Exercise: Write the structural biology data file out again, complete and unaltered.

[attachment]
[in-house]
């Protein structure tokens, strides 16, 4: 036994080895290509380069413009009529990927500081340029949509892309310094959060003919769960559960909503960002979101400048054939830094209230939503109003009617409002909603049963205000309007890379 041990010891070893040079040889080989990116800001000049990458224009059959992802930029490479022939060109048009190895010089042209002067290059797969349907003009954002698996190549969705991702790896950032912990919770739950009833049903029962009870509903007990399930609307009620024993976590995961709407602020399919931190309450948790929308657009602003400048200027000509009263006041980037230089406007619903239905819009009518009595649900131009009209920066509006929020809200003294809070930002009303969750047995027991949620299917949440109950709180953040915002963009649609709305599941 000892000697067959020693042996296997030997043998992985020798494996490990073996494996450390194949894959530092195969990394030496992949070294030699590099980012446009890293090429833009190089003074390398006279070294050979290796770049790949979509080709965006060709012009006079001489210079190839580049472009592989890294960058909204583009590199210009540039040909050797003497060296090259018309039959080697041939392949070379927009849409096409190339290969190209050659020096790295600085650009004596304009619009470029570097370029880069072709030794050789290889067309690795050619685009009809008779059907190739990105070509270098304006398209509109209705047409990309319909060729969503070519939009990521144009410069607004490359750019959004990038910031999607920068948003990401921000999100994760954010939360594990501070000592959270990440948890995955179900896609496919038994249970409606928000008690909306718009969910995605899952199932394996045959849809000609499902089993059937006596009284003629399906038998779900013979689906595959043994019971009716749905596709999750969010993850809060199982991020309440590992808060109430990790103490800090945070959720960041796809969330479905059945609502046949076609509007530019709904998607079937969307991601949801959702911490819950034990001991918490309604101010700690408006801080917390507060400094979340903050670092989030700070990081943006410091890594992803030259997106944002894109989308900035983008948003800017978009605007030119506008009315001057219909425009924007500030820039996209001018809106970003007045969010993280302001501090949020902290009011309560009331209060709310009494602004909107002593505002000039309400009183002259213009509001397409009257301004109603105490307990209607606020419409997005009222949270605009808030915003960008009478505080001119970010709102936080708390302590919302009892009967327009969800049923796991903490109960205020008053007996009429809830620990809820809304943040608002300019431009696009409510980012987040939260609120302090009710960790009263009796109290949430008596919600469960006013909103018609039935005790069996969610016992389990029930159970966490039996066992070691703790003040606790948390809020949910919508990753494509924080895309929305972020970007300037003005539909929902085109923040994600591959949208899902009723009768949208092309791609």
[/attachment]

[in-house]
């Protein structure tokens, strides 16, 4: 036994080895290509380069413009009529990927500081340029949509892309310094959060003919769960559960909503960002979101400048054939830094209230939503109003009617409002909603049963205000309007890379 041990010891070893040079040889080989990116800001000049990458224009059959992802930029490479022939060109048009190895010089042209002067290059797969349907003009954002698996190549969705991702790896950032912990919770739950009833049903029962009870509903007990399930609307009620024993976590995961709407602020399919931190309450948790929308657009602003400048200027000509009263006041980037230089406007619903239905819009009518009595649900131009009209920066509006929020809200003294809070930002009303969750047995027991949620299917949440109950709180953040915002963009649609709305599941 000892000697067959020693042996296997030997043998992985020798494996490990073996494996450390194949894959530092195969990394030496992949070294030699590099980012446009890293090429833009190089003074390398006279070294050979290796770049790949979509080709965006060709012009006079001489210079190839580049472009592989890294960058909204583009590199210009540039040909050797003497060296090259018309039959080697041939392949070379927009849409096409190339290969190209050659020096790295600085650009004596304009619009470029570097370029880069072709030794050789290889067309690795050619685009009809008779059907190739990105070509270098304006398209509109209705047409990309319909060729969503070519939009990521144009410069607004490359750019959004990038910031999607920068948003990401921000999100994760954010939360594990501070000592959270990440948890995955179900896609496919038994249970409606928000008690909306718009969910995605899952199932394996045959849809000609499902089993059937006596009284003629399906038998779900013979689906595959043994019971009716749905596709999750969010993850809060199982991020309440590992808060109430990790103490800090945070959720960041796809969330479905059945609502046949076609509007530019709904998607079937969307991601949801959702911490819950034990001991918490309604101010700690408006801080917390507060400094979340903050670092989030700070990081943006410091890594992803030259997106944002894109989308900035983008948003800017978009605007030119506008009315001057219909425009924007500030820039996209001018809106970003007045969010993280302001501090949020902290009011309560009331209060709310009494602004909107002593505002000039309400009183002259213009509001397409009257301004109603105490307990209607606020419409997005009222949270605009808030915003960008009478505080001119970010709102936080708390302590919302009892009967327009969800049923796991903490109960205020008053007996009429809830620990809820809304943040608002300019431009696009409510980012987040939260609120302090009710960790009263009796109290949430008596919600469960006013909103018609039935005790069996969610016992389990029930159970966490039996066992070691703790003040606790948390809020949910919508990753494509924080895309929305972020970007300037003005539909929902085109923040994600591959949208899902009723009768949208092309791609």